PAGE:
jumped Thursday after the airline reported strong May revenue that could put it on track for a second-quarter profit.
On Wednesday night, Continental said mainline unit revenue, measured in revenue per available seat mile, or RASM, increased between 9% and 10% last month from a year ago. The mainline figure excludes regional flights. In April, mainline RASM improved 2.4% from a year before.
Shares rose 94 cents, or 7%, to $14.51.
The performance exceeded analysts' expectations. J.P. Morgan's Jamie Baker, for example, was predicting a 7% gain.
"RASM of this magnitude all but assures a second-quarter profit despite surging energy costs," Baker wrote in a research note after Continental's report. His firm does and seeks to do business with companies covered in its research reports.
For the time being, Baker is sticking to his estimate that Continental will earn 15 cents a share in the second quarter. Other analysts, however, tweaked estimates in the wake of Continental's announcement, causing the Thomson First Call consensus to improve to a loss of 10 cents a share by midmorning Thursday. On Wednesday, the consensus was for a 39 cent-a-share loss.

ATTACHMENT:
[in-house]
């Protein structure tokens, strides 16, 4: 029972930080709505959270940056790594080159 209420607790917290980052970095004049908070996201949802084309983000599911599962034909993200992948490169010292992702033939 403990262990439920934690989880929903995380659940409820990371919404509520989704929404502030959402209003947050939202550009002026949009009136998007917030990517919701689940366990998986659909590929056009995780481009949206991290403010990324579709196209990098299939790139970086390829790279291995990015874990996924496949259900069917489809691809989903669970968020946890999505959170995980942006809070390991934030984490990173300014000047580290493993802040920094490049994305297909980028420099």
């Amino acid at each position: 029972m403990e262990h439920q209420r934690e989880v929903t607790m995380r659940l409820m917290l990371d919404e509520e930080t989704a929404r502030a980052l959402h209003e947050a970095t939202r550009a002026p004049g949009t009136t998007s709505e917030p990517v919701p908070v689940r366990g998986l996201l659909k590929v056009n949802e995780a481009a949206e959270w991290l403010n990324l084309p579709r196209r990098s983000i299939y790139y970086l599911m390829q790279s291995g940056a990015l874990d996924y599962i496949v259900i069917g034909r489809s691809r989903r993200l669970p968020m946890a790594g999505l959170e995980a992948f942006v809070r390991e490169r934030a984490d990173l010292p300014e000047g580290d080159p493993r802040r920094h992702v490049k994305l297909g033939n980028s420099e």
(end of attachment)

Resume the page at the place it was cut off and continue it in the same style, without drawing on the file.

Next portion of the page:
A quarterly profit -- which would require a strong June performance from the carrier -- would be welcome news in an industry that recently has suffered huge losses from historically high fuel costs and overcapacity.
Continental said the principal factor behind the surge in unit revenue was a better load factor, which measures the percentage of seats filled on planes. The airline's mainline load factor was 79.8% last month, up 5.1 percentage points from a year before and a record for the month of May.
Unit revenue also benefited from a recent series of domestic fare increases instituted by major carriers, Continental said.
The airline's fuller planes came as mainline passenger traffic jumped 9.8% from a year ago, more than offsetting a 2.8% increase in capacity.